We reported on Monday that the City Council voted to pay the legal fees for environmentalists in exchange for an agreement to extend the deadline for replacing sewer lines. We reported that the city was behind on sewer-line replacements mandated by a legal settlement.

However, attorneys involved in the settlement said that was not the case.

Instead, the council decided to pay the legal bills for San Diego Coastkeeper and the Surfrider Foundation in exchange for the chance to postpone a final settlement in the case, Deputy City Attorney Thomas Zeleny said.

A final settlement would require that new pump stations are built and sewers lines are replaced – expensive tasks that are difficult for the city because it is barred from borrowing on the financial markets until its credit rating is restored. However, no such final settlement mandating the replacement of lines is in place with Coastkeeper and Surfrider, and the city isn’t behind on its legal obligations, as we had implied, according to attorneys on both sides of the case.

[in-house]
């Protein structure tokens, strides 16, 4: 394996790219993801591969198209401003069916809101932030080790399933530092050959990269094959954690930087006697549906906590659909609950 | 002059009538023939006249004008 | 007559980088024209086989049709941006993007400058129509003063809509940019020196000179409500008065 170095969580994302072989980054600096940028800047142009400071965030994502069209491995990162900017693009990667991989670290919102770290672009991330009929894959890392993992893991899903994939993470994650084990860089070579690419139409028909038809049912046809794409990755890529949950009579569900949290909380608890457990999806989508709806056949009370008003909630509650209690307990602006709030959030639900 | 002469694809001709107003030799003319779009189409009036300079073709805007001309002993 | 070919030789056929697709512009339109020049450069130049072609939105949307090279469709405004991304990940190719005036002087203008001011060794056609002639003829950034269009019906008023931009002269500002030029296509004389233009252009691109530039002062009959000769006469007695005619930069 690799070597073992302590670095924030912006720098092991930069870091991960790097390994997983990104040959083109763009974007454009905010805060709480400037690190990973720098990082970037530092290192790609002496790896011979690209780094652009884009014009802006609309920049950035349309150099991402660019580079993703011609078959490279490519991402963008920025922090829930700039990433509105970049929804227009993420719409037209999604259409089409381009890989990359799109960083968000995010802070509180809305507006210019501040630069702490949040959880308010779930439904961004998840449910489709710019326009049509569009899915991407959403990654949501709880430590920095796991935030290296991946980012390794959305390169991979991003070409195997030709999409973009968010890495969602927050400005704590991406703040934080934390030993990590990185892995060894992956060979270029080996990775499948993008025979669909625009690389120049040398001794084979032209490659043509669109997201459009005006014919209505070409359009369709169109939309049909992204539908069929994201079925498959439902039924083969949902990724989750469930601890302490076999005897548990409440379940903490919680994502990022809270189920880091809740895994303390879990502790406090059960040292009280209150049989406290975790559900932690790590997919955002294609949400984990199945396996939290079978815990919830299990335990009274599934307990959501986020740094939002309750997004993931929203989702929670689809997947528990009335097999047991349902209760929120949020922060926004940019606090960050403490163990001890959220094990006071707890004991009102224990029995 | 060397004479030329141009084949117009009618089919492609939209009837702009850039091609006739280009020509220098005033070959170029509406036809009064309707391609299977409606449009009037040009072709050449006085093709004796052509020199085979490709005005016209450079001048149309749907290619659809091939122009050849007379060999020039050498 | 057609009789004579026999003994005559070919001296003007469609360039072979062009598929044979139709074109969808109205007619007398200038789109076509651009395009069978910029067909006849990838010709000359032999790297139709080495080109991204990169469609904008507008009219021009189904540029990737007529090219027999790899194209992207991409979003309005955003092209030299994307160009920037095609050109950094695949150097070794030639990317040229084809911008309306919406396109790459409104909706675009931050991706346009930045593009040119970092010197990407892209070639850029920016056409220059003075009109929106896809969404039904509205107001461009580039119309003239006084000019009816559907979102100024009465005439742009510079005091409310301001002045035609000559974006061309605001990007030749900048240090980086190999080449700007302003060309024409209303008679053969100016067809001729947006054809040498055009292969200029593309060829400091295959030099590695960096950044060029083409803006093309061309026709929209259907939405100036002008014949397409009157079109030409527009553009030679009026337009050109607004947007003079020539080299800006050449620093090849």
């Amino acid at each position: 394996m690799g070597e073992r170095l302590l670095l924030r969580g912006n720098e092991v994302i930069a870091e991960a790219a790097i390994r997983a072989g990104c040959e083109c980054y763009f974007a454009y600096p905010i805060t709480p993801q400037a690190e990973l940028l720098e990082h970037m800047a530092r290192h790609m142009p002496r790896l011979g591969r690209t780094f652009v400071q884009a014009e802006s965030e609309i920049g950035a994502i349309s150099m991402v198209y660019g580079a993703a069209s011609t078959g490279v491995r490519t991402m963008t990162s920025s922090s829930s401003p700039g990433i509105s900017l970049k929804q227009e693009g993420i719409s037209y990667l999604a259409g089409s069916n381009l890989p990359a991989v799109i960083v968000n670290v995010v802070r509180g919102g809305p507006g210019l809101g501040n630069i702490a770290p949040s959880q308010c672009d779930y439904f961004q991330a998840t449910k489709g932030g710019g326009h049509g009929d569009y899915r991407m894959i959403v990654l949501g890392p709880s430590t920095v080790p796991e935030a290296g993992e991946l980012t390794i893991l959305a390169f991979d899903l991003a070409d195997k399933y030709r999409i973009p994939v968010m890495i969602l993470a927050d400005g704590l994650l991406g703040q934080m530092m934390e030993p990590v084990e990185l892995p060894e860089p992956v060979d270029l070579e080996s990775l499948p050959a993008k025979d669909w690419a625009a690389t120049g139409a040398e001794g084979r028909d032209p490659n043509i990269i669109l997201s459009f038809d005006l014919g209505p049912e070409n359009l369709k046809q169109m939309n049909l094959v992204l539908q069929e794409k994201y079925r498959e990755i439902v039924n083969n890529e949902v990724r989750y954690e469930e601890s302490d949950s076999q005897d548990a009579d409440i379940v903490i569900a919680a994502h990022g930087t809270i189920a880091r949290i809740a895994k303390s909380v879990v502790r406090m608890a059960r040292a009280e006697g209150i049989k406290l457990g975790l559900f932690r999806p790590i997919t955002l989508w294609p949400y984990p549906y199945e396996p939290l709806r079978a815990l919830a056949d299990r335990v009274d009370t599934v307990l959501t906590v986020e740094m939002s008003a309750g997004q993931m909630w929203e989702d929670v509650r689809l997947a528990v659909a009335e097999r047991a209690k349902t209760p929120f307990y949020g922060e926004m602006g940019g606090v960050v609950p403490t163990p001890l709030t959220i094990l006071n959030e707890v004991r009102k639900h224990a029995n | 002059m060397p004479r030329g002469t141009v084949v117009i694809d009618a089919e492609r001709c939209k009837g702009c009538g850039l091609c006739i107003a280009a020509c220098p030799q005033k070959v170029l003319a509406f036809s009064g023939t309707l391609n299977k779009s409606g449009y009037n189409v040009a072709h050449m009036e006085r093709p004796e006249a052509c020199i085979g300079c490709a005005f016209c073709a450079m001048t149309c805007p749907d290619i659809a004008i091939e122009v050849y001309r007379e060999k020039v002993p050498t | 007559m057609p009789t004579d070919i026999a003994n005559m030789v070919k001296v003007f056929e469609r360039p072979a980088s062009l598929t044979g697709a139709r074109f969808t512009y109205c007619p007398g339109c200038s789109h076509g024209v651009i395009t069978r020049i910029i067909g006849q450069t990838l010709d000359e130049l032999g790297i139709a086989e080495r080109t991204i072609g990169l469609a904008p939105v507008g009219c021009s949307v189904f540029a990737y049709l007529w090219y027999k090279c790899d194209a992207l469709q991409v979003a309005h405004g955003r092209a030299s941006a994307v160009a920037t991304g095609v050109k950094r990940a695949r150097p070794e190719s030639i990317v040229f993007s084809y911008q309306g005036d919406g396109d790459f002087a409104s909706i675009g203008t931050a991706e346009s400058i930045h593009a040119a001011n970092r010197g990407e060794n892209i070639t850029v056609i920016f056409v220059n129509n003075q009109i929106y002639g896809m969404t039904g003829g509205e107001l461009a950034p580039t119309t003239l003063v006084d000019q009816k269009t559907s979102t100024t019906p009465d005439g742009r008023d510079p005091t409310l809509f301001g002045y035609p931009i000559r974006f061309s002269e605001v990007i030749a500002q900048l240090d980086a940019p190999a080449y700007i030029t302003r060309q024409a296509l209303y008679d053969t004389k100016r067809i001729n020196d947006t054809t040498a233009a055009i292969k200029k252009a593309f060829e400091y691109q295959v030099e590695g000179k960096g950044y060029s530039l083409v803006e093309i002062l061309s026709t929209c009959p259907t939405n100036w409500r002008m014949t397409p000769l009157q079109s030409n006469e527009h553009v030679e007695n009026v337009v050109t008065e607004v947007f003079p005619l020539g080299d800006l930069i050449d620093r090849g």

In the meantime, Zeleny said, the city is agreeing to a temporary settlement that serves as a placeholder. The city is not ready to further analyze the cost of making the improvements needed to satisfy a final settlement and does not have access to the bond markets that is needed to pay for these improvements.

Zeleny and Marco Gonzalez, the attorney for Coastkeeper, said the city is not behind on any of its current legal requirements.

Gonzalez said Monday’s vote was to continue the city’s work to clean up its sewage system. This is the second year that the city has entered into an interim settlement.

We regret the confusion.


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